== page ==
Howarth by Jordynn Jack
Welcome! You are browsing as a guest
Would you like to see 3 projects made from this pattern and much more? create a free account What am I missing?

Howarth

Knitting
September 2010
DK (11 wpi) ?
22 stitches and 30 rows = 4 inches
in stockinette
US 6 - 4.0 mm
US 4 - 3.5 mm
1210 - 1694 yards (1106 - 1549 m)
XS, S, M, L, XL, 1X, 2X, 3X
This pattern is available for $6.00 USD
buy it now or visit pattern website

Finished Measurements

Chest: 3034, 36, 40, 44, 50, 52 inches around
Length:21.522, 22.5, 23, 23.5, 24 inches from shoulder

Jean Howarth (1917-2004) was a Canadian journalist known for publishing “The Waffle Manifesto” as an editorial in 1969. Her piece covered the values and beliefs of a new political party that espoused feminism, radicalism, and Canadian nationalism. They were called the “Waffle Party” due to an ironic comment by one of the members, Ed Broadbent, who said that “that if they had to choose between waffling to the left and waffling to the right, they waffle to the left.” Howarth was a co-signer of the Waffle Manifesto, but she was also known for her journalism, becoming the as the first woman to win a National Newspaper Award in Canada and a member of the Canadian News Hall of Fame.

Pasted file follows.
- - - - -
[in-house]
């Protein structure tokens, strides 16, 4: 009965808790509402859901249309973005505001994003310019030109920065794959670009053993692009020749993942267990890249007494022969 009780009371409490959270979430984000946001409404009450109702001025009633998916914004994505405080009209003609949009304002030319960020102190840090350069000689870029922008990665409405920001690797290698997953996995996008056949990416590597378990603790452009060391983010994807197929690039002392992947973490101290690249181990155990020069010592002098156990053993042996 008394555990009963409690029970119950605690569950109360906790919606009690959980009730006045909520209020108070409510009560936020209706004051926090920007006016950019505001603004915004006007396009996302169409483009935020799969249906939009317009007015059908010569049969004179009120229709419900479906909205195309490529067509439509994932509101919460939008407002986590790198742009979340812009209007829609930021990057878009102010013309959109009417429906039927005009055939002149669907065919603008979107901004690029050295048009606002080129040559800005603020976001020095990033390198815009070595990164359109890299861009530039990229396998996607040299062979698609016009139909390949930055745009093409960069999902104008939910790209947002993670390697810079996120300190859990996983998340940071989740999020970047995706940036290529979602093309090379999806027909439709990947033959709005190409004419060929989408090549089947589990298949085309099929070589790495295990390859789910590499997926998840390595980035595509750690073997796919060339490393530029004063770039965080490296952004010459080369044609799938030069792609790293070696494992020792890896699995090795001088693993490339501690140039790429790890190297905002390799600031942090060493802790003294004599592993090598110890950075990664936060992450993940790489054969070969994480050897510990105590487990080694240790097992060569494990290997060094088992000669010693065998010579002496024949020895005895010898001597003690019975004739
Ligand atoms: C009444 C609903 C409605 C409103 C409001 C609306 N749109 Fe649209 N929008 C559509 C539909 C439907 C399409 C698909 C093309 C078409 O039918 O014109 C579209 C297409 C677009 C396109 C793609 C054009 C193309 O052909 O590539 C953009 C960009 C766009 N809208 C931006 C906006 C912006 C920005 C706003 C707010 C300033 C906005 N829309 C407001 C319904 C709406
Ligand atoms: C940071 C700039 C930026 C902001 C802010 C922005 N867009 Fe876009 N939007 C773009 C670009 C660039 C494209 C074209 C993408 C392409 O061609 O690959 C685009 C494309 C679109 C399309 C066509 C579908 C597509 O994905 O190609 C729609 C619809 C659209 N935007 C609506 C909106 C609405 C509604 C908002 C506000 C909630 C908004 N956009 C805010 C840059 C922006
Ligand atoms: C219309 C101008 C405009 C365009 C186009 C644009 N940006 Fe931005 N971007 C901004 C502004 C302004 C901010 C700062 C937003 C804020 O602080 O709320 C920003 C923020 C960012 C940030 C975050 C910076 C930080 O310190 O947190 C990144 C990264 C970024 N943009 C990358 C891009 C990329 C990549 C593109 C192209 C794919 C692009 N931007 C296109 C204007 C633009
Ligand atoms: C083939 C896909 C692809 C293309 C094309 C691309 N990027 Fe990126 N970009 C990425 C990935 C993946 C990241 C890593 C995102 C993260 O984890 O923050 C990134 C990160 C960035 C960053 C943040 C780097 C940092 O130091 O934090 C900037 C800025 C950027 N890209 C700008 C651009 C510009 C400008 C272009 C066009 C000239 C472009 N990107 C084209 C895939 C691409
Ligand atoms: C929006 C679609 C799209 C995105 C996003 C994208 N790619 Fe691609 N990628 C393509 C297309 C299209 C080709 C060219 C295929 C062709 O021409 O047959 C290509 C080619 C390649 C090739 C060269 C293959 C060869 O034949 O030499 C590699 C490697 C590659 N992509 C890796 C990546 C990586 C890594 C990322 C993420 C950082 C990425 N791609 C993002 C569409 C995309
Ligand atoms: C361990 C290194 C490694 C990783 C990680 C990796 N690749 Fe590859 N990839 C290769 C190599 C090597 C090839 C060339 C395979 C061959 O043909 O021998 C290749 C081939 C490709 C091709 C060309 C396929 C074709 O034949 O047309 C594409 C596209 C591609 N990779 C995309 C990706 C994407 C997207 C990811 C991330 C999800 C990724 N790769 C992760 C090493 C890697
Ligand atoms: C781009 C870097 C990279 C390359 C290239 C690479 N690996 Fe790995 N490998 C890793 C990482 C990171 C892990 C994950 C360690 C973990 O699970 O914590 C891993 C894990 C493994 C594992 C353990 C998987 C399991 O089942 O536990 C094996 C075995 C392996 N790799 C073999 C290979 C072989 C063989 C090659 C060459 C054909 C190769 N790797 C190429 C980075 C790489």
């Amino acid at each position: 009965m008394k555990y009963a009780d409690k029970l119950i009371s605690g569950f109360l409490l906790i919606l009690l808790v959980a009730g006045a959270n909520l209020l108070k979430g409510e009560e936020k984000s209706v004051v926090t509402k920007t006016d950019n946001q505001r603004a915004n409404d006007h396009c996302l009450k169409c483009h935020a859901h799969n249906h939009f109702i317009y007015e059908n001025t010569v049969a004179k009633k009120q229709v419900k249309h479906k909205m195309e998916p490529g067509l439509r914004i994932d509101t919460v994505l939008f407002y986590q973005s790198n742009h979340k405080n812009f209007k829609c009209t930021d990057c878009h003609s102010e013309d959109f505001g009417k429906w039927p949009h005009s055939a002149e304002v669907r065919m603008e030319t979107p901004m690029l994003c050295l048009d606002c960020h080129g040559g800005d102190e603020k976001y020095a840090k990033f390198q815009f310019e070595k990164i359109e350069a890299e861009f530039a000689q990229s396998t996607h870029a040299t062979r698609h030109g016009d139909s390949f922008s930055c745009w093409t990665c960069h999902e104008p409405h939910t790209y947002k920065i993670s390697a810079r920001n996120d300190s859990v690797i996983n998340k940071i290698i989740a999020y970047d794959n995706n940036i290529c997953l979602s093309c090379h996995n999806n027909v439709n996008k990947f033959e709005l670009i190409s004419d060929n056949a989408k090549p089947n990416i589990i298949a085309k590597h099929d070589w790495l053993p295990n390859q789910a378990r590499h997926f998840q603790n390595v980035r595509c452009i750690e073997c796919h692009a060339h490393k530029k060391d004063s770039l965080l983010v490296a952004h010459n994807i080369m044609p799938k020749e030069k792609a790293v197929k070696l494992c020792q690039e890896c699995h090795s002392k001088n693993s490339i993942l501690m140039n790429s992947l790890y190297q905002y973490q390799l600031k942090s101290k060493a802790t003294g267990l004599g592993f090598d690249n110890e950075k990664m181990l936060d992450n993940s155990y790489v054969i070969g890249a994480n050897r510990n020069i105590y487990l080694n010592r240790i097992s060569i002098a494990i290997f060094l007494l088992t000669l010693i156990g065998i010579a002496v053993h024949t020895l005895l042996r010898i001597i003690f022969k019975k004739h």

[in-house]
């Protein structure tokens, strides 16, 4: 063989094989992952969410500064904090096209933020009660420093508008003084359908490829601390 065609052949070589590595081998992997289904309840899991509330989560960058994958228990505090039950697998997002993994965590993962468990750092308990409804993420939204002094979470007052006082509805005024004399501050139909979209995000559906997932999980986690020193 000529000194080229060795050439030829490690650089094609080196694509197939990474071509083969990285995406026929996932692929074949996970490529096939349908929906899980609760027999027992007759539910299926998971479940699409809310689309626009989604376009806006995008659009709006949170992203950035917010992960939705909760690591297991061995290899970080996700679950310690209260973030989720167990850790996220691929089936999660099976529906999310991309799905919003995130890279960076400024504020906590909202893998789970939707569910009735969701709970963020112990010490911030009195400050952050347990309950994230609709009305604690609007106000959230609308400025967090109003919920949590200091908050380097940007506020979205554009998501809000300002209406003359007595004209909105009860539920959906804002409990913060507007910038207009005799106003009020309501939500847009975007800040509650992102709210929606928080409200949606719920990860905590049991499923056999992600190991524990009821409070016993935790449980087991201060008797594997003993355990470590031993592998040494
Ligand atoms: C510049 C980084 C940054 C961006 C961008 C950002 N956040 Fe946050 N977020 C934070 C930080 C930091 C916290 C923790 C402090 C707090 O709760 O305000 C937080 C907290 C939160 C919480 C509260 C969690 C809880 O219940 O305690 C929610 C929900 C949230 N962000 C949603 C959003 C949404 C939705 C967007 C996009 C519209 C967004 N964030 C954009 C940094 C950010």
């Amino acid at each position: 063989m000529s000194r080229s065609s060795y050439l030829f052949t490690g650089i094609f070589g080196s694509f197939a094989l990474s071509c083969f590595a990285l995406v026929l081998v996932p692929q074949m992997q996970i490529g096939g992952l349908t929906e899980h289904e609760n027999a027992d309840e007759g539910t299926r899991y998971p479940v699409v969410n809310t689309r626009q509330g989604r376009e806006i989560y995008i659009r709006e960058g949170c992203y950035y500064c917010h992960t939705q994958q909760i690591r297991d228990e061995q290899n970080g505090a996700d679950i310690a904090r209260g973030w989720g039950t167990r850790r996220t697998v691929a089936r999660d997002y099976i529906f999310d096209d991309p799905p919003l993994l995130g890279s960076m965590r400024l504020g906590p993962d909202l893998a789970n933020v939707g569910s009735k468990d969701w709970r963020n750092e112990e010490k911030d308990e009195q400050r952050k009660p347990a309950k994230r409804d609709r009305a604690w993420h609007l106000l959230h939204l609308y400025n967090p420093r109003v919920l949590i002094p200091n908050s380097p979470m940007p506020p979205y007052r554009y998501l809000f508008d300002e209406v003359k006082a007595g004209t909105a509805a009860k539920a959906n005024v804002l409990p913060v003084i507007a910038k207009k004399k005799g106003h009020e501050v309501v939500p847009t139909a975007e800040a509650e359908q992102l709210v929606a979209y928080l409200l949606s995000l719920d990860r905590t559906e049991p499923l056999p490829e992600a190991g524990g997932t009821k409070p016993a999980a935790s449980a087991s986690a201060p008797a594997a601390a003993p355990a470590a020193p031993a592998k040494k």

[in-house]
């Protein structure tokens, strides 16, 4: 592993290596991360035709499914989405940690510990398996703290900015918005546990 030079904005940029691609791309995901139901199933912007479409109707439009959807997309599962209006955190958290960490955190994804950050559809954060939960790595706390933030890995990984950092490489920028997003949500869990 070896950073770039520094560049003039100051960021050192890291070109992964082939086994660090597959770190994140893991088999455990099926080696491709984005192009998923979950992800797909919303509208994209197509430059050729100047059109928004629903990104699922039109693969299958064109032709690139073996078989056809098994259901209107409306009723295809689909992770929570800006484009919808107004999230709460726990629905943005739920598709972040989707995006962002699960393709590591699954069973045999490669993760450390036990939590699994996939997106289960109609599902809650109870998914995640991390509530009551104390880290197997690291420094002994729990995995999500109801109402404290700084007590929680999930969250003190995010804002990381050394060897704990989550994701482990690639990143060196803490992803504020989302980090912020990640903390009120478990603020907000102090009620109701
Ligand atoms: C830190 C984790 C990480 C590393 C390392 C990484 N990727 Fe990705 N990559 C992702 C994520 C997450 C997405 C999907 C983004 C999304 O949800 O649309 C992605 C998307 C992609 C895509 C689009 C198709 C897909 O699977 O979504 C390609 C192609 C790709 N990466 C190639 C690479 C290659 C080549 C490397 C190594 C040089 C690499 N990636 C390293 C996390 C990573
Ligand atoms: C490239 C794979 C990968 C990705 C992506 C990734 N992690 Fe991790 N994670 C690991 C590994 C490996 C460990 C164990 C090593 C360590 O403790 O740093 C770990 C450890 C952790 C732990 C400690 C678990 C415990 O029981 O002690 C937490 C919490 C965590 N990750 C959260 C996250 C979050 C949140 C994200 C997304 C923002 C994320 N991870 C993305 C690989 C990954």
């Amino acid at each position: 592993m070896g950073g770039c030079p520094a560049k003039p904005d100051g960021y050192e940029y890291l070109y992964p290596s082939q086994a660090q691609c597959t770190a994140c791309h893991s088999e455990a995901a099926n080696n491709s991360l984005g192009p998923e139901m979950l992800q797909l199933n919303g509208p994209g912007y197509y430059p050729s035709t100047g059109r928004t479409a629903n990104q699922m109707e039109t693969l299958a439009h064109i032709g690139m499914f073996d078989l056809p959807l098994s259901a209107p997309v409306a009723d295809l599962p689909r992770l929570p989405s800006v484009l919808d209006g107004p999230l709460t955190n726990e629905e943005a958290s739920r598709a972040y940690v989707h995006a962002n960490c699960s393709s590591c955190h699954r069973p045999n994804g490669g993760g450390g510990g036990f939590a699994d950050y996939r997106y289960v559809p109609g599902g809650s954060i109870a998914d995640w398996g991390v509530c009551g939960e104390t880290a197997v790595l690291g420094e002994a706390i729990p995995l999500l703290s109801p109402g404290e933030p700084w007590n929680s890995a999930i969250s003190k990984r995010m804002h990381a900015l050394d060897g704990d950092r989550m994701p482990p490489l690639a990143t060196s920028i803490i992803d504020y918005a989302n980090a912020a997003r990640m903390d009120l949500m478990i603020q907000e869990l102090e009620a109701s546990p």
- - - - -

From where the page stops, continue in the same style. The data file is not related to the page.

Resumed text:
This sweater takes its inspiration from Howarth. For one, the simple waffle stitch pattern subtly references the Waffle Party. And this warm, but not-too-bulky sweater would have served Howarth well on her reporting stints, which ranged from Regina, Saskatchewan, to Toronto, Ontario, to Vancouver, British Columbia.

Howarth is knit from the top down, in the round, with minimal seaming. You will begin with the turtleneck, then set up for raglan increases to shape the shoulders. Next, you will slip the sleeve stitches onto scrap yarn, and continue working the body in one piece. The sleeves are then picked up and knit from the top down. Finally, you will pick up stitches along the split neck and the bottom side placket for the rib trim.

Note on yarn: The sample is knit in Araucania Nature Wool, which is sold as a worsted yarn, but actually tends more toward light worsted or DK. If you choose a different yarn, be sure to check your gauge carefully. Suitable substitutes would include Rowan Pure Wool DK, Rowan Felted Tweed, or Jo Sharp Classic DK Wool.

*Errata:

Under “raglan shaping,” omit the “K9” on Row 1.